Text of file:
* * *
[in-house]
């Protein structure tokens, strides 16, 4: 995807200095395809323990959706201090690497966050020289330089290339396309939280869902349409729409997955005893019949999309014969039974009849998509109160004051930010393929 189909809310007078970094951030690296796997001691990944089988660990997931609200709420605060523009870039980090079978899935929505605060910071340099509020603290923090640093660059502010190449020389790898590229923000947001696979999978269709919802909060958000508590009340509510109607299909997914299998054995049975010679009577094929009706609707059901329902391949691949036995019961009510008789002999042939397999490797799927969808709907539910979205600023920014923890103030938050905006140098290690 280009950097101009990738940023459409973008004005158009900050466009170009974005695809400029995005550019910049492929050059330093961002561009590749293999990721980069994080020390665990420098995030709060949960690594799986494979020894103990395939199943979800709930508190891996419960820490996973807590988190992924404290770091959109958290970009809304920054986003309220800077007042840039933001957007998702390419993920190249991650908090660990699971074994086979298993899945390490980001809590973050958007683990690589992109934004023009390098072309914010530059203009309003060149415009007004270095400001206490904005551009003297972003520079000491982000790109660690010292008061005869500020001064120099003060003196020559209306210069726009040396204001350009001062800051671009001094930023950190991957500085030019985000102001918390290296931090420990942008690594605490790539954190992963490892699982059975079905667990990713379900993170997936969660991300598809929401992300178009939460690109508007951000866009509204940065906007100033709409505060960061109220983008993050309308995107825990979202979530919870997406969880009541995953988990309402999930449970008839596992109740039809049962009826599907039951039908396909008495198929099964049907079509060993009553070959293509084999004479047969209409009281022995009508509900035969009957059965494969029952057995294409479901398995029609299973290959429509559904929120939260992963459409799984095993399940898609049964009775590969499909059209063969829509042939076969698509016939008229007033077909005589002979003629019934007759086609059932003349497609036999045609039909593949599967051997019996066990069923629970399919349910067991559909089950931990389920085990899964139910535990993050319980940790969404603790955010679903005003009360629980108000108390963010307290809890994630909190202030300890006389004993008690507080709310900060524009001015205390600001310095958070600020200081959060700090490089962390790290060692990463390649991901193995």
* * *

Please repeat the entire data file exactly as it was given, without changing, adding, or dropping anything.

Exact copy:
[in-house]
């Protein structure tokens, strides 16, 4: 995807200095395809323990959706201090690497966050020289330089290339396309939280869902349409729409997955005893019949999309014969039974009849998509109160004051930010393929 189909809310007078970094951030690296796997001691990944089988660990997931609200709420605060523009870039980090079978899935929505605060910071340099509020603290923090640093660059502010190449020389790898590229923000947001696979999978269709919802909060958000508590009340509510109607299909997914299998054995049975010679009577094929009706609707059901329902391949691949036995019961009510008789002999042939397999490797799927969808709907539910979205600023920014923890103030938050905006140098290690 280009950097101009990738940023459409973008004005158009900050466009170009974005695809400029995005550019910049492929050059330093961002561009590749293999990721980069994080020390665990420098995030709060949960690594799986494979020894103990395939199943979800709930508190891996419960820490996973807590988190992924404290770091959109958290970009809304920054986003309220800077007042840039933001957007998702390419993920190249991650908090660990699971074994086979298993899945390490980001809590973050958007683990690589992109934004023009390098072309914010530059203009309003060149415009007004270095400001206490904005551009003297972003520079000491982000790109660690010292008061005869500020001064120099003060003196020559209306210069726009040396204001350009001062800051671009001094930023950190991957500085030019985000102001918390290296931090420990942008690594605490790539954190992963490892699982059975079905667990990713379900993170997936969660991300598809929401992300178009939460690109508007951000866009509204940065906007100033709409505060960061109220983008993050309308995107825990979202979530919870997406969880009541995953988990309402999930449970008839596992109740039809049962009826599907039951039908396909008495198929099964049907079509060993009553070959293509084999004479047969209409009281022995009508509900035969009957059965494969029952057995294409479901398995029609299973290959429509559904929120939260992963459409799984095993399940898609049964009775590969499909059209063969829509042939076969698509016939008229007033077909005589002979003629019934007759086609059932003349497609036999045609039909593949599967051997019996066990069923629970399919349910067991559909089950931990389920085990899964139910535990993050319980940790969404603790955010679903005003009360629980108000108390963010307290809890994630909190202030300890006389004993008690507080709310900060524009001015205390600001310095958070600020200081959060700090490089962390790290060692990463390649991901193995």